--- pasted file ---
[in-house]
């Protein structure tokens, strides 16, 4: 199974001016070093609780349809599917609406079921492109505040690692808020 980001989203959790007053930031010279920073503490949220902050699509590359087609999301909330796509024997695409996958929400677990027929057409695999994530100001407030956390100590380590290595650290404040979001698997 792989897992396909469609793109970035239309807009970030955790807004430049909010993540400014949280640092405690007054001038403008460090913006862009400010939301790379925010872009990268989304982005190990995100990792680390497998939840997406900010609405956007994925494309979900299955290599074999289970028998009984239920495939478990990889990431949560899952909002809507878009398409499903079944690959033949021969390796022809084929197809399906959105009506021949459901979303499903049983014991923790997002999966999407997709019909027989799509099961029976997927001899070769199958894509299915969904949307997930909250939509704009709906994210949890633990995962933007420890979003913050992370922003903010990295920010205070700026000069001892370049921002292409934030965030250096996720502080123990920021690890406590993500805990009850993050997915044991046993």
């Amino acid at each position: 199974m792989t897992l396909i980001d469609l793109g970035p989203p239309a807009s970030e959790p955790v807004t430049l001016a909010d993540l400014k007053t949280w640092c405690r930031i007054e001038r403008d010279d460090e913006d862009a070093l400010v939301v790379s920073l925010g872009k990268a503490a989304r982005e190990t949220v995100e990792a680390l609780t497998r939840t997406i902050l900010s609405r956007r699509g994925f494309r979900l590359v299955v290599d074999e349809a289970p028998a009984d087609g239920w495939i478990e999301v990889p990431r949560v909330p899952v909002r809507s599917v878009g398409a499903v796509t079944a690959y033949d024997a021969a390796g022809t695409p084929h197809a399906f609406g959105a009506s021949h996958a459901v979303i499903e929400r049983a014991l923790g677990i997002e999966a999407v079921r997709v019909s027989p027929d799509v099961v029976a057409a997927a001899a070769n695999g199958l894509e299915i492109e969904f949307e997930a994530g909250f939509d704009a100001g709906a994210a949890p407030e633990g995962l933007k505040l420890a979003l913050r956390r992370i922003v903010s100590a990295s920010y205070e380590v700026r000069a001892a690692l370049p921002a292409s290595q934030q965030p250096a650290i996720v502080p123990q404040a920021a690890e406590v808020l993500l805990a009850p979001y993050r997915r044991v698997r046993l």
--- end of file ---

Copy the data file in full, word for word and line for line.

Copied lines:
[in-house]
């Protein structure tokens, strides 16, 4: 199974001016070093609780349809599917609406079921492109505040690692808020 980001989203959790007053930031010279920073503490949220902050699509590359087609999301909330796509024997695409996958929400677990027929057409695999994530100001407030956390100590380590290595650290404040979001698997 792989897992396909469609793109970035239309807009970030955790807004430049909010993540400014949280640092405690007054001038403008460090913006862009400010939301790379925010872009990268989304982005190990995100990792680390497998939840997406900010609405956007994925494309979900299955290599074999289970028998009984239920495939478990990889990431949560899952909002809507878009398409499903079944690959033949021969390796022809084929197809399906959105009506021949459901979303499903049983014991923790997002999966999407997709019909027989799509099961029976997927001899070769199958894509299915969904949307997930909250939509704009709906994210949890633990995962933007420890979003913050992370922003903010990295920010205070700026000069001892370049921002292409934030965030250096996720502080123990920021690890406590993500805990009850993050997915044991046993």
């Amino acid at each position: 199974m792989t897992l396909i980001d469609l793109g970035p989203p239309a807009s970030e959790p955790v807004t430049l001016a909010d993540l400014k007053t949280w640092c405690r930031i007054e001038r403008d010279d460090e913006d862009a070093l400010v939301v790379s920073l925010g872009k990268a503490a989304r982005e190990t949220v995100e990792a680390l609780t497998r939840t997406i902050l900010s609405r956007r699509g994925f494309r979900l590359v299955v290599d074999e349809a289970p028998a009984d087609g239920w495939i478990e999301v990889p990431r949560v909330p899952v909002r809507s599917v878009g398409a499903v796509t079944a690959y033949d024997a021969a390796g022809t695409p084929h197809a399906f609406g959105a009506s021949h996958a459901v979303i499903e929400r049983a014991l923790g677990i997002e999966a999407v079921r997709v019909s027989p027929d799509v099961v029976a057409a997927a001899a070769n695999g199958l894509e299915i492109e969904f949307e997930a994530g909250f939509d704009a100001g709906a994210a949890p407030e633990g995962l933007k505040l420890a979003l913050r956390r992370i922003v903010s100590a990295s920010y205070e380590v700026r000069a001892a690692l370049p921002a292409s290595q934030q965030p250096a650290i996720v502080p123990q404040a920021a690890e406590v808020l993500l805990a009850p979001y993050r997915r044991v698997r046993l």